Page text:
— System V Release 4 ABI
To compile support for this ABI into the kernel, place the following line in
your kernel configuration file:
Alternatively, to load the ABI as a module at boot time, place the following
line in loader.conf(5)
module provides limited System V Release 4 ABI
(application binary interface) compatibility for userland applications. The
module provides the following significant facilities:
- An image activator for correctly branded
elf(5) executable images
- Special signal handling for activated images
- SVR4 to native system call translation
- STREAMS network API emulation (via the
streams(4) loadable module, or by means of
in a kernel configuration file)
- Mappings between FreeBSD and
SVR4 ioctl(2) calls, or, where no such mappings exist,
reverse-engineered implementations of the SVR4 calls.
It is important to note that the SVR4 ABI support it not provided through an
emulator. Rather, a true (albeit limited) "clean room"
reverse-engineered ABI implementation is provided.
Because the provided ABI has been developed in ignorance of actual SVR4 source
code, there are bound to be unforeseen interactions between SVR4 client
applications and the emulated ABI which cause applications to malfunction.
Additionally, some SVR4 operating systems do not adhere to the SVR4 ELF
standard. In particular, Solaris does not set the ELF interpreter field in the
ELF header to a value which would allow the kernel to correctly identify a
client executable as an SVR4 application. Thus, in certain instances it is
necessary to use the brandelf(1)
utility to explicitly brand
the executable, or to set the kern.fallback_elf_brand
variable to define a "default" ABI for
unbranded executables. Value ELFOSABI_SOLARIS represents Solaris;
ELFOSABI_SYSV represents other SysVR4 operating systems. See
branding definitions, and brandelf(1)
for information on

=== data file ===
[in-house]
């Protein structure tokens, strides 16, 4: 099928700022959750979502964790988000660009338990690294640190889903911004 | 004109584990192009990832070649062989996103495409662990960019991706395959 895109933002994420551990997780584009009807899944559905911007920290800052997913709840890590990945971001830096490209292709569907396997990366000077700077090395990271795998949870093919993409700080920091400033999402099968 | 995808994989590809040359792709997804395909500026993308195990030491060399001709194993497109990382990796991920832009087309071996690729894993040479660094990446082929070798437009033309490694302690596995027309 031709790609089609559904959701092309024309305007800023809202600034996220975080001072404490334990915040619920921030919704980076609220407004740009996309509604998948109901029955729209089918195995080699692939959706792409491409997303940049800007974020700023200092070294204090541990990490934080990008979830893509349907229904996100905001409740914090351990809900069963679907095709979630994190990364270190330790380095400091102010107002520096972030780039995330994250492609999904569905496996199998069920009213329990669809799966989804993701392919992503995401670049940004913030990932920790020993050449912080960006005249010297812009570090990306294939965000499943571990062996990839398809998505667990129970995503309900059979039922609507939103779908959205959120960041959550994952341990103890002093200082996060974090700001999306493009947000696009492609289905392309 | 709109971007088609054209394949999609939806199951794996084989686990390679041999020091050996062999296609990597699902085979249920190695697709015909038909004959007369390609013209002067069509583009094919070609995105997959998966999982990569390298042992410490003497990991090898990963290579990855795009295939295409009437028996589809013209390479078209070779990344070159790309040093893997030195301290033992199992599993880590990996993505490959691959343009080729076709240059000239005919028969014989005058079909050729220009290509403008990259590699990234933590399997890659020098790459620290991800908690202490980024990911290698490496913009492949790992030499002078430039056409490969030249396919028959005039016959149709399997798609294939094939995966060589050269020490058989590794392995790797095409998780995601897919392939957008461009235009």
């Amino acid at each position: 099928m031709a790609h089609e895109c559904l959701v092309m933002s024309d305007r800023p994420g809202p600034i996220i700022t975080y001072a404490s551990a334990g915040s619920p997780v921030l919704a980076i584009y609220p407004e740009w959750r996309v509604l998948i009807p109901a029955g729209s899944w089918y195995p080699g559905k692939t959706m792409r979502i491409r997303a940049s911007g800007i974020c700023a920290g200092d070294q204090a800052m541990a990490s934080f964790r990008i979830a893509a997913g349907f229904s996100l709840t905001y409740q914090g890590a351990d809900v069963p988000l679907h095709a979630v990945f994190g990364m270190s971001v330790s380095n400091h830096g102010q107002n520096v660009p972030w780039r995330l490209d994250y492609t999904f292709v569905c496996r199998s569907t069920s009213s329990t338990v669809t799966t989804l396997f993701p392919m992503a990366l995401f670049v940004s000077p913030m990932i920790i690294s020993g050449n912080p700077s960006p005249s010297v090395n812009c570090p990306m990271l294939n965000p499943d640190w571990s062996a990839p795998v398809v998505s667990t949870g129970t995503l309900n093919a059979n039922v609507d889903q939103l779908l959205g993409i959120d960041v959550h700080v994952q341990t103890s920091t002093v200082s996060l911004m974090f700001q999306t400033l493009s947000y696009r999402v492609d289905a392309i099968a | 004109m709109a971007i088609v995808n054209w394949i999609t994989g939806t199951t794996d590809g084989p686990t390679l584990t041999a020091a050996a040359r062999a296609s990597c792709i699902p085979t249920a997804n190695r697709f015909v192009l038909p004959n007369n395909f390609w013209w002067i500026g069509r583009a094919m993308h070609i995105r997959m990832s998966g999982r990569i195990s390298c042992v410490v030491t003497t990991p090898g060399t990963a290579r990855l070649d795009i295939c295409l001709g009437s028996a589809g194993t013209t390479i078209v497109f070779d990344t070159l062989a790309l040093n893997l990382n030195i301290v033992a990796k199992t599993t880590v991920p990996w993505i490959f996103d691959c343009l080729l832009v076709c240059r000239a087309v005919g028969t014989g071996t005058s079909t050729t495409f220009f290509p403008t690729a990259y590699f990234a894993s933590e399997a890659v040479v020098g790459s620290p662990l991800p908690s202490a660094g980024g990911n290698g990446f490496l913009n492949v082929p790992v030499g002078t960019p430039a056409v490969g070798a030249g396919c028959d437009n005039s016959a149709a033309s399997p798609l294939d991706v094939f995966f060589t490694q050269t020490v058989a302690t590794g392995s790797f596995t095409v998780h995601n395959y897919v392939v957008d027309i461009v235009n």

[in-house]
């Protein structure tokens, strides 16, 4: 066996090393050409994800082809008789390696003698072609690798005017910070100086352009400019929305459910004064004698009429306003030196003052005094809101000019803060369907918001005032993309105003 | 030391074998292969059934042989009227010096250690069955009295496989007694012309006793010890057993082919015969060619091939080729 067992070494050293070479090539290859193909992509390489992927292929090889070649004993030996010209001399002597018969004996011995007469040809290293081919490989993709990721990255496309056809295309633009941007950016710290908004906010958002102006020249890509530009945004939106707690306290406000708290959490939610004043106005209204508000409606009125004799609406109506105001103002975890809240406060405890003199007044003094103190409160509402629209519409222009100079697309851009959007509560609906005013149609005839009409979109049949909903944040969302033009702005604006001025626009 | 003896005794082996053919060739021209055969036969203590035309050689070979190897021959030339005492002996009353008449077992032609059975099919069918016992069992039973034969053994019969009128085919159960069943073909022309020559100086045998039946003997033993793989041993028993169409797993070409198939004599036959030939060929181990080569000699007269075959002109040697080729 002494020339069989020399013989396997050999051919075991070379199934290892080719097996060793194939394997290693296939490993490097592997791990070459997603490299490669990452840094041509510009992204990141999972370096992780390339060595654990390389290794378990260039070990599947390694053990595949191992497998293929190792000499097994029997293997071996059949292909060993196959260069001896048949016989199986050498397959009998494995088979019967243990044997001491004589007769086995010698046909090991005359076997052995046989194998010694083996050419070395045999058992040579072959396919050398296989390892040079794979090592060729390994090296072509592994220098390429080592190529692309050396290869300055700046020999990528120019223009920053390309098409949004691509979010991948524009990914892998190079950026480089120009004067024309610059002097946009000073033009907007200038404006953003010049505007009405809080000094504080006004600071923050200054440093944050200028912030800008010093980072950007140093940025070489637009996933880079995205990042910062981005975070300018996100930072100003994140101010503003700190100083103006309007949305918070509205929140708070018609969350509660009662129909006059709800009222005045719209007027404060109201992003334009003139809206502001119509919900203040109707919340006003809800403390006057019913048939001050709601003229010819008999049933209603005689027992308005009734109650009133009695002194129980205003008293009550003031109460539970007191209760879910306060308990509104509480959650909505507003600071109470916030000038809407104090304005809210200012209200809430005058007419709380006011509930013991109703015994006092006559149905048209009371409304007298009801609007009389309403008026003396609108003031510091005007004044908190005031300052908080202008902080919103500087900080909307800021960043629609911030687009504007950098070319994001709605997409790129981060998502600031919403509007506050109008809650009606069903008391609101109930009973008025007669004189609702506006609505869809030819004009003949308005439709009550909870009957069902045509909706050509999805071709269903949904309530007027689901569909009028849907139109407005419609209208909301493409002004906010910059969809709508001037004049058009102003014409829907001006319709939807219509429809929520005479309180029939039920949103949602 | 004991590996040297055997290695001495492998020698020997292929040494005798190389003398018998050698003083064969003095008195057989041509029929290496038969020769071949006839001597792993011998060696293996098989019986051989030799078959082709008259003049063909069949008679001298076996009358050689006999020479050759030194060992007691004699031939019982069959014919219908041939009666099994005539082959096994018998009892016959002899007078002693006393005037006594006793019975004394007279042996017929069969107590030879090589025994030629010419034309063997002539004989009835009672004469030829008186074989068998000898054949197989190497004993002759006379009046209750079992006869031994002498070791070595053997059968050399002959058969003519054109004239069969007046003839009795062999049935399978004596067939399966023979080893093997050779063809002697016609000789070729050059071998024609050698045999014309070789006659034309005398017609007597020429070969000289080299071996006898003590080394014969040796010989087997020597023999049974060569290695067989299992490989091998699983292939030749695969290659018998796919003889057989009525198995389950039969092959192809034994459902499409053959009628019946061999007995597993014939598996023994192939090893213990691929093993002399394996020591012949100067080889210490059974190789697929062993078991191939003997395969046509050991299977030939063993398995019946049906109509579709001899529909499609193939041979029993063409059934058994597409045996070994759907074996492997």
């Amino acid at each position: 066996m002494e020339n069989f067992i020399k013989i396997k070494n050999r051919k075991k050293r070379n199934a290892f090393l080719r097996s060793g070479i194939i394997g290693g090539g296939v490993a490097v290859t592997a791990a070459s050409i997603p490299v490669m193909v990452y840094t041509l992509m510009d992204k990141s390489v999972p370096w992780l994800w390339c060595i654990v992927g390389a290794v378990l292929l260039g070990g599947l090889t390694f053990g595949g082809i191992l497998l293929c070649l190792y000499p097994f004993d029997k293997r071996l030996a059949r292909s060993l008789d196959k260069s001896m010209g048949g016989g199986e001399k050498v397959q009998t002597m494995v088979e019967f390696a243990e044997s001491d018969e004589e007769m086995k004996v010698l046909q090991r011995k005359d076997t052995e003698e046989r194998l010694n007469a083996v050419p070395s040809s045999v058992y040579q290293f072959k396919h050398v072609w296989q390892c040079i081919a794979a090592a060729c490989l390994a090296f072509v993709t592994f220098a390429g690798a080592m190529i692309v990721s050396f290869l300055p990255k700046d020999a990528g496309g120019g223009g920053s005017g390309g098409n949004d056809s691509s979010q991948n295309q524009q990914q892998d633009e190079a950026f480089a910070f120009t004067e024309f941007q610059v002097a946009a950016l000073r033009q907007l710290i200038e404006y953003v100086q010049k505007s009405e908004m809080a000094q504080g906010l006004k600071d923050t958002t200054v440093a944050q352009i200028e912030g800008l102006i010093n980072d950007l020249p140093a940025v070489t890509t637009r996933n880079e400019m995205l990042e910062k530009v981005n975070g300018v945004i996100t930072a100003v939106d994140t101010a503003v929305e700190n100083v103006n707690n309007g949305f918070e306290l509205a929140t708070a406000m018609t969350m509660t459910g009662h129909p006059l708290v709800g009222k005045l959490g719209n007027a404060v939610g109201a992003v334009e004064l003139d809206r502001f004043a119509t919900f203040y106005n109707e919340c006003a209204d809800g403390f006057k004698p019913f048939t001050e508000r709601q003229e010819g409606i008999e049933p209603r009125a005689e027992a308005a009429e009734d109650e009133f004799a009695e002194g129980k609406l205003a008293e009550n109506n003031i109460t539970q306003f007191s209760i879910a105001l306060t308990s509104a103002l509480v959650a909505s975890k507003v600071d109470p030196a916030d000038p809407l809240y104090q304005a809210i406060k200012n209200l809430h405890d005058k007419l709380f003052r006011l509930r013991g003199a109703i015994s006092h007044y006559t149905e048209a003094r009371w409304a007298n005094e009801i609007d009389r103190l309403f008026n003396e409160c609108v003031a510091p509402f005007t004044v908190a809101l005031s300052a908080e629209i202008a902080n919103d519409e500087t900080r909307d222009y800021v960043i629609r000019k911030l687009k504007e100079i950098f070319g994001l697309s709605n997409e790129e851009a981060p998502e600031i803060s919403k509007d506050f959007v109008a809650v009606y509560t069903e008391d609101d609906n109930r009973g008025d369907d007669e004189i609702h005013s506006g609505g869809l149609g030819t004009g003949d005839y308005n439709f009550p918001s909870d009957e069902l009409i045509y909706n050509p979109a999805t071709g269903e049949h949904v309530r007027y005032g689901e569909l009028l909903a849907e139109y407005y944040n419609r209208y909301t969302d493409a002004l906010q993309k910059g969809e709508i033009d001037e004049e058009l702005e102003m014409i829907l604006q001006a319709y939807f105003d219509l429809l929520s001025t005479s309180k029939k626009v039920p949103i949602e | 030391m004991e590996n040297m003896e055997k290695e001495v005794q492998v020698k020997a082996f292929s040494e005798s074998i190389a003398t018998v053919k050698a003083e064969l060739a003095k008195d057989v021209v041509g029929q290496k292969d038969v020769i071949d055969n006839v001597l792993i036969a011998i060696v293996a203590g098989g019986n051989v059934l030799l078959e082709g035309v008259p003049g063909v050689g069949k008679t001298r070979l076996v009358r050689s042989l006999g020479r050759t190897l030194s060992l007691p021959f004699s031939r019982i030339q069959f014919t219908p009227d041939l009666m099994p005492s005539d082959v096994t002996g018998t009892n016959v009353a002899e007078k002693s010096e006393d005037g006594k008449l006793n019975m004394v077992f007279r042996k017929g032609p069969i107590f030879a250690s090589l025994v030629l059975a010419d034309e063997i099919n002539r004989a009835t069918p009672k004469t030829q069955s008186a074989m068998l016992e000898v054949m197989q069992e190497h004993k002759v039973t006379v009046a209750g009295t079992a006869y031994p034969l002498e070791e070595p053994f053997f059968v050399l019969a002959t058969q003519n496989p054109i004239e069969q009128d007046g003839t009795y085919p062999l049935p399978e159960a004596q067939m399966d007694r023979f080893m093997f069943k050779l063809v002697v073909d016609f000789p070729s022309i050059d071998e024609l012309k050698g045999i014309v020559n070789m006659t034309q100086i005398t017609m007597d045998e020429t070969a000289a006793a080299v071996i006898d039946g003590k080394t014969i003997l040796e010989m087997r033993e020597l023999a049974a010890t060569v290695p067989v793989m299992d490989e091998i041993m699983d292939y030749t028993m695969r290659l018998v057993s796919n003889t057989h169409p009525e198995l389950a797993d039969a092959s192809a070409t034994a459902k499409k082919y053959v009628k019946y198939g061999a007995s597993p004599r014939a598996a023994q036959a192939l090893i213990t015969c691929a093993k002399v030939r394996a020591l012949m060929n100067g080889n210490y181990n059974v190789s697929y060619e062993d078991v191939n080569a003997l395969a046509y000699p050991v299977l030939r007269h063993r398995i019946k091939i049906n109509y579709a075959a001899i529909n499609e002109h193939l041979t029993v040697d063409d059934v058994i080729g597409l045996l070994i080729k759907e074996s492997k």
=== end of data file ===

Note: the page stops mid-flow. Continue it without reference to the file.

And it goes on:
module can be linked into the kernel statically with
kernel configuration option or loaded
as required. The following command will load the module if it is neither
linked into the kernel nor already loaded as a module:
if ! kldstat -v | grep -E 'svr4elf' > /dev/null; then
kldload svr4 > /dev/null 2>&1
The kernel will check for the presence of the streams(4)
module, and load it if necessary.
Note that dynamically linked SVR4 executables will require a suitable
environment in /compat/svr4
For information on loading the svr4
kernel loadable module
automatically on system startup, see rc.conf(5)
information applies regardless of whether the svr4
statically linked into the kernel or loaded as a module.
STREAMS emulation is limited but (largely) functional. Assuming the
module is loaded, a STREAMS handle can be
obtained by opening one of the relevant files in /dev
. Internally, the
driver produces a socket descriptor and
“tags” it with additional STREAMS state information before
returning it to the client application. The svr4
uses the additional state information to recognize and manipulate emulated
STREAMS handles when STREAMS-specific ioctl(2)
The subset of STREAMS functionality which is provided is small, probably little
more than what is required to enable programs on the Solaris CD sets to run.
- minimal SVR4 run-time environment
- mappings between SVR4 syscalls and svr4
System V Release 4 ABI support first appeared in FreeBSD
. The ABI was ported from an equivalent facility present in
written by Christos Zoulas.
Emulation of signal handlers is buggy.
Emulated connectionless STREAMS fail to receive data from the network in some
circumstances (but succeed in others -- probably due to particular ways of
initializing them which the streams(4)
mishandling, and interaction between STREAMS and poll(2)
Connection-oriented STREAMS appear to be functional.
Ironically, this SVR4 emulator does not (yet) support SVR4 semaphores or shared
to automatically create the
environment do not exist.
archives containing pre-populated trees can be
Extensive testing has only really been carried out with Solaris 2.x binaries,
with anecdotal reports of limited success coming from testers with
early-revision SCO media. In theory, the basic SVR4 ABI should be constant
across the set of vendors who produce SVR4 operating systems, but in practice
that is probably not the case. If necessary, future work can either implement
modules which produce functionality which
contains OS-dependent departures from the behaviour which has been implemented
in this ABI implementation. Alternatively, sysctl(8)
variables could set the “personality” the environment should
present to client applications.